This thought start tickling my brain after I failed on my driving theory exam (while all of my friends can pass it easily).
I drive since I was 17 years old. I drove every day when I was in Indonesia. I loved driving (in Indonesia) but I can not drive here.
I still have to take driving lesson and pass 2 exams : theory and practice here in my new country and I even can not pass the theory exam. I felt sad.
I have to pass this exam otherwise I only can bike or take public transportations. Well, I just want to drive.
Since I moved, there are some tests that I have to pass.
On the first year, I had to pass integration exam. I passed.
On the second year, I delivered my second son and I am a mother of two in a new country. (I see this as another life test), I hope I will pass.
On the second year (still), I learn driving. I don’t pass (yet!).
In order to live in a new country, I have to be ready to learn again about myself and get adjusted with the new life.
Learning a new culture will influence your soul, your emotion and your view about yourself.
Adjusting with a new life will give a deep impact in your mind and your soul.
Moving to a new country is mostly about digging your soul to the core and taking the best of it and shaping it. It is about you, yourself, how to be a better you in a new country.
Is there any other truth other than we will shape ourselve into a better person when we live in a new country?
I have read in http://www.exchange.state.gov that there are 4 stages on adjusting in a new culture :
1. Everything is Just Great
This is the wonderful “honeymoon phase” when everything looks wonderful and the newness of the new country is exciting and pleasant. I feel excited about being here, and the new opportunities that are waiting for you. When I go to the stores and visit, I impressed by how different is, and by how things are done here.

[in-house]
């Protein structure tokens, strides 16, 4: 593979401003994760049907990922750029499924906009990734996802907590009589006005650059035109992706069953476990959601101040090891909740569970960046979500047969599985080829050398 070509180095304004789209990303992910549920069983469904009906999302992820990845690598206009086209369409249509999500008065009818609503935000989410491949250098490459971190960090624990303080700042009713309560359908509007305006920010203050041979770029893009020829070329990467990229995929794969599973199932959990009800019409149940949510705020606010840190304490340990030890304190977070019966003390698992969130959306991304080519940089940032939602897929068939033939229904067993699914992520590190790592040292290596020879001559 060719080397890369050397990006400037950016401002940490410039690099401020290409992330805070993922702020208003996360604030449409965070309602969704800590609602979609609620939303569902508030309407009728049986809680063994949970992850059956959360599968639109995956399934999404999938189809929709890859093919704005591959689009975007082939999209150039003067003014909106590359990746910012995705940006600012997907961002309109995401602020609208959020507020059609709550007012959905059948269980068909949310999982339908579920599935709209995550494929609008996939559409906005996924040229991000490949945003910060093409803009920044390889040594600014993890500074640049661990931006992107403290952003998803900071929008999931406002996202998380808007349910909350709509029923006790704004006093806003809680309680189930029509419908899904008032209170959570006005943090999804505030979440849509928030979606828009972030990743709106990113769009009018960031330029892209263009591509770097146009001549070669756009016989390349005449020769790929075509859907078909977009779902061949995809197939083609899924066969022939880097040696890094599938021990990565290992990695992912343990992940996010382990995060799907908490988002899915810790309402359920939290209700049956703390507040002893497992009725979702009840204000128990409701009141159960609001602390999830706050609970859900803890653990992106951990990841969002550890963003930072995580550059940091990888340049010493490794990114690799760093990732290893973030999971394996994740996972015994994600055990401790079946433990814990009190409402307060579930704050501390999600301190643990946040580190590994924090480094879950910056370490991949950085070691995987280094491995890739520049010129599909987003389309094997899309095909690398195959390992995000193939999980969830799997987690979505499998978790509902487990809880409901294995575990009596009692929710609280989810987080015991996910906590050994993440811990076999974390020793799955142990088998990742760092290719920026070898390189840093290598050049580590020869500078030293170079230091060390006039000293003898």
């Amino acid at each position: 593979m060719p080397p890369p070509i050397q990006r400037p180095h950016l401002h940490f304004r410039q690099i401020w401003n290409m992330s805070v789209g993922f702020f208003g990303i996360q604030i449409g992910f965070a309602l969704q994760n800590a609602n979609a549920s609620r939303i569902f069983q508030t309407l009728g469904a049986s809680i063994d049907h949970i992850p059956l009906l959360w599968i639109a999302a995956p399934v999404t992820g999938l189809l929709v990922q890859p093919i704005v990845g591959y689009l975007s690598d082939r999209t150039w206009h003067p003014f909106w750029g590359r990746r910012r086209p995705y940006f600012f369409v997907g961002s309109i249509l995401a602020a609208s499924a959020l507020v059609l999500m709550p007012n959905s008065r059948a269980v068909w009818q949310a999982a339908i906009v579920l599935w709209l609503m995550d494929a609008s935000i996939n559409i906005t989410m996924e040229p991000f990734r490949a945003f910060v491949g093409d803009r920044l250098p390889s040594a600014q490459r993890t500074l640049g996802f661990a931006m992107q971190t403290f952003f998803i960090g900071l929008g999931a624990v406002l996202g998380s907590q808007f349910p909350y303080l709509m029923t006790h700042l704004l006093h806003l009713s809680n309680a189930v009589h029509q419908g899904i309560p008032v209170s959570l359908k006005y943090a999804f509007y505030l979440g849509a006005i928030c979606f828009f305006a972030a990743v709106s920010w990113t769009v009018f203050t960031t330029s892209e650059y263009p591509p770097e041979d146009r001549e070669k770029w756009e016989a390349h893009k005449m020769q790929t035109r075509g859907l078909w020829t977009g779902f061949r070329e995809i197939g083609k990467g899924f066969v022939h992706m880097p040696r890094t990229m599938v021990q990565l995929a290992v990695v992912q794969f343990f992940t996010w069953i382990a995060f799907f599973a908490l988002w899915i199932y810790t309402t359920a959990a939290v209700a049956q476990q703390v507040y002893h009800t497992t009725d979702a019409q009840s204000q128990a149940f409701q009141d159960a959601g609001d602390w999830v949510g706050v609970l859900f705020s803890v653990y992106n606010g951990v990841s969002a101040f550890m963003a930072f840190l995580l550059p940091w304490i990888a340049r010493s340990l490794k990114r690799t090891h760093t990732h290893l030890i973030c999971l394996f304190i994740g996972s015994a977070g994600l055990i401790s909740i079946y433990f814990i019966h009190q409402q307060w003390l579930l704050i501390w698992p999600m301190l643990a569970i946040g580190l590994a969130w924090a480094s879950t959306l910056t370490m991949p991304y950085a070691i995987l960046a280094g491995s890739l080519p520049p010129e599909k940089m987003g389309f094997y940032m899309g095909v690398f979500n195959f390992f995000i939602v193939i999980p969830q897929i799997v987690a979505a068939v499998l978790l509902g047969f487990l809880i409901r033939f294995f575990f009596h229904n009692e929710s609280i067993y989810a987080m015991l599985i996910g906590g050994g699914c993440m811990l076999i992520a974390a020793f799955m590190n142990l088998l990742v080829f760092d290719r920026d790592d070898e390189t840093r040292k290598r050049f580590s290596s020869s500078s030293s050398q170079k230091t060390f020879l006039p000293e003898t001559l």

The truth is I didn’t feel this when I moved here with my family 2 years ago. But indeed I felt this when I studied here back in 2005 and 2007. So I skip this part. I jumped right away to the stage 2.
Problems may start occurring because of language and communication difficulties, or because of differences between the native culture and the new culture. At this point, usually people may start to feel impatient, irritable, frustrated, anxious, sad, or discontent, and to think that this new country may not be so wonderful after all.
Yes. I felt this right away.
Have 9 months old baby boy with me, moved to another country then soon I was pregnant.
It was very easy to feel irritated by everything surround me. It lasted for about a year.
First thing first was learning dutch and was looking for a broaden social network. I went out with my son every single time I had chance (: when it was not raining). I contacted many people as I could and made an appointment to meet up. I joined a lot of activities. Yes, I brought my son everywhere with me.
I even contacted my good friend (she is Dutch) “Do you know someone who has a small boy like my son? I would like to meet her.” I contacted her friends and had a meet up and we become friends. Yes, I am that active.